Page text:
We are in the midst of radical change. We are in the middle of a shift across the education sector in determining not just what we do but also how we do it. There are broad shifts in instruction, adjustments to delivery, alternations or even abolition of assessments. It is clear that a deep discussion around the best way, or rather ways, to teach is needed and in most places well underway.
For this discussion, organizations and schools need leaders who have expertise in pedagogy and in instruction. Leaders who are able to offer alternatives and lay out a pathway of teaching and learning that meets the needs of everyone in their community.
But instructional leadership is only half the story—or rather half the need. We also need transformational leaders who inspire followers to achieve extraordinary outcomes and develop their own leadership capacity. Leaders who are able and prepared to lead a team through uncertain change and engage all stakeholders in the process. These are leaders who are able to convey the values and vision of the school and, at the same time, create environments where other voices and suggestions are welcomed.
It is no longer enough for school leaders to be experts in curriculum and instruction. They must also become experts in team leadership, inspiring others and developing agency across their communities. They must be willing to lead with empathy, vulnerability, and trust in collective efforts for change.
The schools that have buffered the effects of COVID-19 the best, and all the disruptions that have arisen, have been the ones that had access to resources and networks but also the ones that have developed a distributive-leadership model and are able to make decisions nimbly and quickly.
Our world for the foreseeable future is one where change is rapid and constant; leadership actions will need to be quick yet thoughtful and responsive to ever-changing needs. The only way to prepare our schools and their communities is to prepare the school leaders in developing nimble, agile, empowered teams. What is needed is a determined focus on transformational, as well as instructional, leadership. They are a different set of skills and attributes but, when developed constructively, help build teams that are prepared for learning, prepared to grow, and prepared for change.
And how do we help our school leaders become transformational leaders? It’s about instilling a mindset of trust, joint purpose, and collaboration.
- Build a Shared Vision: The vision of the school does not belong to the principal but to all the school members. Vision is directional and oriented to helping people strive, with clear goals and communication. If they don’t agree with the vision, it is impossible to make it a reality.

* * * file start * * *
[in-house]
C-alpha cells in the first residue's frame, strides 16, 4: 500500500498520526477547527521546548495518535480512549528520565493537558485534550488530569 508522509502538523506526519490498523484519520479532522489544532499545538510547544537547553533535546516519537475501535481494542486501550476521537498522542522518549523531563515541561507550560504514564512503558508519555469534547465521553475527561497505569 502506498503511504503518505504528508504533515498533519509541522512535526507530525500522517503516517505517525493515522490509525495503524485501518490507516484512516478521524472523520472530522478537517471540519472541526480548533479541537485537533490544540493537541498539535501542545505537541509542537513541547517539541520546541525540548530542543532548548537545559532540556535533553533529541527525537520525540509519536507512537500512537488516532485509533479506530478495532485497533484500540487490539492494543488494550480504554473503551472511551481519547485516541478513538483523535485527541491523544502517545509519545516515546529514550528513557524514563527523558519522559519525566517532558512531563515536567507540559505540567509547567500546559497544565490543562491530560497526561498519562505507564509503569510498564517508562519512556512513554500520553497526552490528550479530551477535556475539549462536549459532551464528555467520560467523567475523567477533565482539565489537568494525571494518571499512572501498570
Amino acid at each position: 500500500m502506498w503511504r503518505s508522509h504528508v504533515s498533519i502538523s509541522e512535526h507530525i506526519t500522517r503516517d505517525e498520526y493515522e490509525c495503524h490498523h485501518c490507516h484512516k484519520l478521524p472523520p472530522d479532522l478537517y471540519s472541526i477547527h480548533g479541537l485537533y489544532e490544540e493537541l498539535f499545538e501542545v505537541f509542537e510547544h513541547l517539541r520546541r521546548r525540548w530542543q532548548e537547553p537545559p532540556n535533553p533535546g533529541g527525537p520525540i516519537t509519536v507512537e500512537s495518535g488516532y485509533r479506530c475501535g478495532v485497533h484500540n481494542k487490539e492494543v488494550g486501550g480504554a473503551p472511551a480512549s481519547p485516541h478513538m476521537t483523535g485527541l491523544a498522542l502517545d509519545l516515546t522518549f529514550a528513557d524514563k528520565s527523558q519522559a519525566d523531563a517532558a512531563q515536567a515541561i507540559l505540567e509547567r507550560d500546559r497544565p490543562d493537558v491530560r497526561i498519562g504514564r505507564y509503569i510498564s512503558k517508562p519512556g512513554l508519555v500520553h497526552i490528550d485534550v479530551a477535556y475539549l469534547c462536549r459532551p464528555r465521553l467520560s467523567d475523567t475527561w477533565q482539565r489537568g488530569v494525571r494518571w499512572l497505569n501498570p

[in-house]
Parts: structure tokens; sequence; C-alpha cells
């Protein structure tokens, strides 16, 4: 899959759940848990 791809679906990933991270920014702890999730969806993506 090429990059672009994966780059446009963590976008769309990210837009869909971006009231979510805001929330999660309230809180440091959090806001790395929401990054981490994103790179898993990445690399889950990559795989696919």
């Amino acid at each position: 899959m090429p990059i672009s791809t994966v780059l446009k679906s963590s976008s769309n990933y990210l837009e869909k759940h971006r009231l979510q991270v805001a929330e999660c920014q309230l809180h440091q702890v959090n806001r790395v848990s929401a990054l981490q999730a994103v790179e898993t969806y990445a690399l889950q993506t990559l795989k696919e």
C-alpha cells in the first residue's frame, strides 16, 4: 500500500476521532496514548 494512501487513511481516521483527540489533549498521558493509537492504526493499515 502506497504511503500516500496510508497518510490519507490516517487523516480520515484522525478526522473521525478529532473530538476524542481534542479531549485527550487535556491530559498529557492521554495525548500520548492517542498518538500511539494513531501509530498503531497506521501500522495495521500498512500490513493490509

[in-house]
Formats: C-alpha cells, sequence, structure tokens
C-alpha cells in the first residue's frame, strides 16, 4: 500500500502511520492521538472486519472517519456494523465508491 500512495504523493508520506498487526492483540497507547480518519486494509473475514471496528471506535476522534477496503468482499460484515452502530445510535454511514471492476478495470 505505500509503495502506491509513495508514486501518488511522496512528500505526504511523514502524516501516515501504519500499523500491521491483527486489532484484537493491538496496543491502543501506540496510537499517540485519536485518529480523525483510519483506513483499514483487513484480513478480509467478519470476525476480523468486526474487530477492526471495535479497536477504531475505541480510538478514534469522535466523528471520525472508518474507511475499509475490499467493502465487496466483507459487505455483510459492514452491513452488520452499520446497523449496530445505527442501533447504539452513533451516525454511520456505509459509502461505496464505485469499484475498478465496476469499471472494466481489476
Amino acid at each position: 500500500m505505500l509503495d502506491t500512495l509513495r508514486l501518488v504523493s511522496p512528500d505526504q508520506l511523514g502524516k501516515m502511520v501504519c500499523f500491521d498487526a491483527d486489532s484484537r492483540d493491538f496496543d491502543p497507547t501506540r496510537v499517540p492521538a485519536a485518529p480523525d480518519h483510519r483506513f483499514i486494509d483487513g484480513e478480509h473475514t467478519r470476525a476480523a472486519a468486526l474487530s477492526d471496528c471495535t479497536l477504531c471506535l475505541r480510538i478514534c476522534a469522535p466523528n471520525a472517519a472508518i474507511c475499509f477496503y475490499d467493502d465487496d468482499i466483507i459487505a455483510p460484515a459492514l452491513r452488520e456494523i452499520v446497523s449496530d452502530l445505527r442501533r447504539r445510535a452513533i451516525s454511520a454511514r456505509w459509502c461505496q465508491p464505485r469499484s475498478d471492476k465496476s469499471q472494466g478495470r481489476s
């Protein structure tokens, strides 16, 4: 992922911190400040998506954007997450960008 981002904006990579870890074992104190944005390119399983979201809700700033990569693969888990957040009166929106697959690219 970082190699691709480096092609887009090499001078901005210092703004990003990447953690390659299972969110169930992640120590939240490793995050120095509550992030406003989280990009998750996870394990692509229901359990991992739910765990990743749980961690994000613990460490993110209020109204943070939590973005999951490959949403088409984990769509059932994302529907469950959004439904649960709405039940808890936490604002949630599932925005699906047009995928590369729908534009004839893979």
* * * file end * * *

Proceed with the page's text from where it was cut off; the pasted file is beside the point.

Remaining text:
- Deepen Trust: Transformational leaders build deeper, closer relationships at an emotional as well as an intellectual level. This is essential when leading school improvement efforts and in times of uncertainty.
- Empower Others: A key mindset shift here is from holding the reins tightly to personally ensure initiatives are a success, to inspiring others to embrace their leadership and letting go, trusting others to succeed.
We are past the days when the teacher with most seniority is elevated into the principalship automatically; and we are past the days when we assume that the best teacher will automatically become the best leader for the school and its community. And we are also past the days when we judge the individual as having a fixed mindset or set of skills. Each of us learns, grows, improves, and is able to shift our thinking and our leadership skills to suit. When we discuss leadership styles, we are referring to leadership styles, not people—and everyone can learn new styles. The most adept leaders are ones who can adjust their styles to suit the needs of the situation, and they are also the ones who are open and seek improvement.
A new kind of leadership is necessary to break through the status quo ... these new theoreticians are leaders who work directly in their own schools … and participate in the bigger picture. To change organizations and systems will require leaders to get experience in linking to other parts of the system. These leaders in turn must help other leaders with similar characteristics. (Fullan, 2004, p 9)
Michael Fullan wrote that in 2004 and then recently repeated it in his latest publication, The Right Drivers for Whole System Success (2021). What Fullan proposed just after the turn of the century has now become a necessity into its third decade.
The opinions expressed in Peter DeWitt’s Finding Common Ground are strictly those of the author(s) and do not reflect the opinions or endorsement of Editorial Projects in Education, or any of its publications.